Send the link below via email or IMCopy
Present to your audienceStart remote presentation
- Invited audience members will follow you as you navigate and present
- People invited to a presentation do not need a Prezi account
- This link expires 10 minutes after you close the presentation
- A maximum of 30 users can follow your presentation
- Learn more about this feature in our knowledge base article
Pop music history - the 1990's
Transcript of Pop music history - the 1990's
as Grunge and britpop flourished in the 1990's it opened the door for alternative rock's commercial possibilities and major labels actively courted bands including Jane's Addiction, Dinosaur Jr, R.E.M.'s success had become a blueprint for many alternative bands in the late 1980s and 1990s to follow; the group had outlasted many of its contemporaries and by the 1990s had become one of the most popular bands in the world.
The Red Hot Chili Peppers became an important band in the rise of alternative rock with their album Blood Sugar Sex Magik bringing worldwide attention to alternative rock. Combining funk rock with more conventional rock, the Chili Peppers were able to achieve mainstream success climaxing with the release of Californication.
other American alternative rock bands of 1990s included Hootie and The Blowfish,Soundgarden,Counting Crows, Rage Against the Machine, Third Eye Blind, Green Day, Bush, The Smashing Pumpkins, Blink-182 and Pearl Jam.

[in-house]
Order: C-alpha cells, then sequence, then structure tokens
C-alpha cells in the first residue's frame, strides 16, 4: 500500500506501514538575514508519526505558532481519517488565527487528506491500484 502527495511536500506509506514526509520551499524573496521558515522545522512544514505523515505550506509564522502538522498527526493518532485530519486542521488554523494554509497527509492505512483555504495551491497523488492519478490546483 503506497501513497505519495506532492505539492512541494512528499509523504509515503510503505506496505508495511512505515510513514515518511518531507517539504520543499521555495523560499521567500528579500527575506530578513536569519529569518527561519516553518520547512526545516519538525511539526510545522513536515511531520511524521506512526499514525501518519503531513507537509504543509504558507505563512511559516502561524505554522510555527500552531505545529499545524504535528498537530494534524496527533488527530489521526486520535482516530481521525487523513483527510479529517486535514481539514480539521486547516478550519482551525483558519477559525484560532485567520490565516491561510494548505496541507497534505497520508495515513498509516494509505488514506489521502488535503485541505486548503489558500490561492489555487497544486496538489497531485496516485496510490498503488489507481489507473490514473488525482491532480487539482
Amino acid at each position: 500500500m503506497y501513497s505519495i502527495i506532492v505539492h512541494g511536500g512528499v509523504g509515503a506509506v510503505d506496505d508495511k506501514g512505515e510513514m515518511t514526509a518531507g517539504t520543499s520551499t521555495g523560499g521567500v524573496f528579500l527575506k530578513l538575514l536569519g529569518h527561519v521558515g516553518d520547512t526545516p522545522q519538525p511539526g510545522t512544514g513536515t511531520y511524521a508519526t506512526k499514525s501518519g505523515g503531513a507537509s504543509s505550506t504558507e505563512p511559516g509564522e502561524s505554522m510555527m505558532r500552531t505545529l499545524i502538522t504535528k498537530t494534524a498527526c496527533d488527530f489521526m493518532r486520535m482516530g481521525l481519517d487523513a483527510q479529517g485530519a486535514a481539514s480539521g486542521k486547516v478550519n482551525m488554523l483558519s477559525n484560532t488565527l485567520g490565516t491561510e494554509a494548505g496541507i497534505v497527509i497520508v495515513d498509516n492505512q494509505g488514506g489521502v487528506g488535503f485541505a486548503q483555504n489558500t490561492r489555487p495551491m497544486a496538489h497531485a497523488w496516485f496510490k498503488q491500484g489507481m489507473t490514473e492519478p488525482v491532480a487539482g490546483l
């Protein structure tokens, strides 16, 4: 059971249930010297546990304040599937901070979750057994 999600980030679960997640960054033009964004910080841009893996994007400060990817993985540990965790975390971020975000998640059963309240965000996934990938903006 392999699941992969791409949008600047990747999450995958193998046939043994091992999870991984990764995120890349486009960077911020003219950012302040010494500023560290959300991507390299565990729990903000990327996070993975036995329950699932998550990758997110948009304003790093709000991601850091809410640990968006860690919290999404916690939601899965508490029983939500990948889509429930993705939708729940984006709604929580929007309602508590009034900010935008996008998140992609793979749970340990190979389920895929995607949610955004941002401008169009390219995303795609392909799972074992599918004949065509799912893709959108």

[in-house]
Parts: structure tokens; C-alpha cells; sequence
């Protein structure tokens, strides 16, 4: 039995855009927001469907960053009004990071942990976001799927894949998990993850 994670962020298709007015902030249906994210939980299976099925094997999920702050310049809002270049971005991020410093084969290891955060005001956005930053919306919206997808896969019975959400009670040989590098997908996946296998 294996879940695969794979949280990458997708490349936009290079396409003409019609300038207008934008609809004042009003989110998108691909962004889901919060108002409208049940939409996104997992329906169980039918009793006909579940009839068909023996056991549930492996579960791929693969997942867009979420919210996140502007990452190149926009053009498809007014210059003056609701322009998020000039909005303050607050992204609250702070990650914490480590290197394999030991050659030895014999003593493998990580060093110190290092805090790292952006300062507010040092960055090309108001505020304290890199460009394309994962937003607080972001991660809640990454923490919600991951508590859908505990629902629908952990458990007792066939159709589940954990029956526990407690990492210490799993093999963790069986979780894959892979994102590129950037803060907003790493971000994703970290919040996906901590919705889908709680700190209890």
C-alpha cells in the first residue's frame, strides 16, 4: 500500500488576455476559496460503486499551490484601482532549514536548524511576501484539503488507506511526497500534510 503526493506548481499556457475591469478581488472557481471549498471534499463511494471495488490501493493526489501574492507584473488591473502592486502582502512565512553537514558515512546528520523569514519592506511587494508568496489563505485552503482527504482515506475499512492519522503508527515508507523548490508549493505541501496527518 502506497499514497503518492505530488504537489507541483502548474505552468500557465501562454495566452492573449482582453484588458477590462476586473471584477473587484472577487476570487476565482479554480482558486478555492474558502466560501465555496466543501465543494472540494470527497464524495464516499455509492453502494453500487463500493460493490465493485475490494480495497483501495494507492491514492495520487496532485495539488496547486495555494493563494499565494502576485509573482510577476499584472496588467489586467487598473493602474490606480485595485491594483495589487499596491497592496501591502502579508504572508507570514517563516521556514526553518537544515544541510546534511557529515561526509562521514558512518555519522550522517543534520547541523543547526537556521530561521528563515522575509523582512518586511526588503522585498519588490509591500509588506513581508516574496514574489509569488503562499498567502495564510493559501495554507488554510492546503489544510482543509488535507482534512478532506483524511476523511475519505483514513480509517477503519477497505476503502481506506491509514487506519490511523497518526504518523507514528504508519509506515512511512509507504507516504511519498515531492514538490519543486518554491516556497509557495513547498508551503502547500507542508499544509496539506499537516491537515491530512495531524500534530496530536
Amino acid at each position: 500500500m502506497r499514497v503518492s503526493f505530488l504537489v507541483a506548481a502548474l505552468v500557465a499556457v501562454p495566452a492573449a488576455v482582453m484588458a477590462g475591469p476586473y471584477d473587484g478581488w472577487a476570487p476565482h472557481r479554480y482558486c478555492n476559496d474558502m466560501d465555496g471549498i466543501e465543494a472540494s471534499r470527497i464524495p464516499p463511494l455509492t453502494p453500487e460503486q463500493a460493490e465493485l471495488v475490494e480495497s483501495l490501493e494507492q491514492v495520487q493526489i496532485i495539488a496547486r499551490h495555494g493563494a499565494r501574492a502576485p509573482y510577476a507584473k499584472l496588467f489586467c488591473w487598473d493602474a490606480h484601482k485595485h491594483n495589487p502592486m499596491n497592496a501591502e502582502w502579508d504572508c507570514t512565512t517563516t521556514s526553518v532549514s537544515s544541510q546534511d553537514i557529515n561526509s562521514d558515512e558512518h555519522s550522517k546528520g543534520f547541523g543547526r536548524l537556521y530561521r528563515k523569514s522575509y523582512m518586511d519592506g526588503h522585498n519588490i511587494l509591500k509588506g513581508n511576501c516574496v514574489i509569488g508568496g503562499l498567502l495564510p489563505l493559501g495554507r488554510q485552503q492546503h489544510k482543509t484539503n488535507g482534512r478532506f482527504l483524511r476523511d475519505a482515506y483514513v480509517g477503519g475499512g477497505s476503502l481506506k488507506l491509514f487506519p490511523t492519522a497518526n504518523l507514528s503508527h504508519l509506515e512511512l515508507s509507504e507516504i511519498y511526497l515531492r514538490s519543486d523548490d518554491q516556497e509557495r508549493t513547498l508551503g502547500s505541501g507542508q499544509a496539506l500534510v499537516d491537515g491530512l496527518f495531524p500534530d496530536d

THE SPICE GIRLS
The Spice Girls were a British pop girl group formed in 1994. The group consisted of five members, who each later adopted nicknames initially ascribed to them: Melanie Brown ("Scary Spice"), Melanie Chisholm ("Sporty Spice"), Emma Bunton ("Baby Spice"), Geri Halliwell ("Ginger Spice"), and Victoria Beckham, née Adams ("Posh Spice"). They were signed to Virgin Records and released their debut single, "Wannabe", in 1996, which hit number-one in more than 30 countries and helped establish the group as a global phenomenon. Credited for being the pioneers that paved the way for the commercial breakthrough of teen pop in the late 1990s, their debut album, Spice, sold more than 28 million copies worldwide, becoming the best-selling album by a female group in music history. They have sold over 80 million records worldwide, making them the best-selling female group of all time, one of the best-selling pop groups of all time,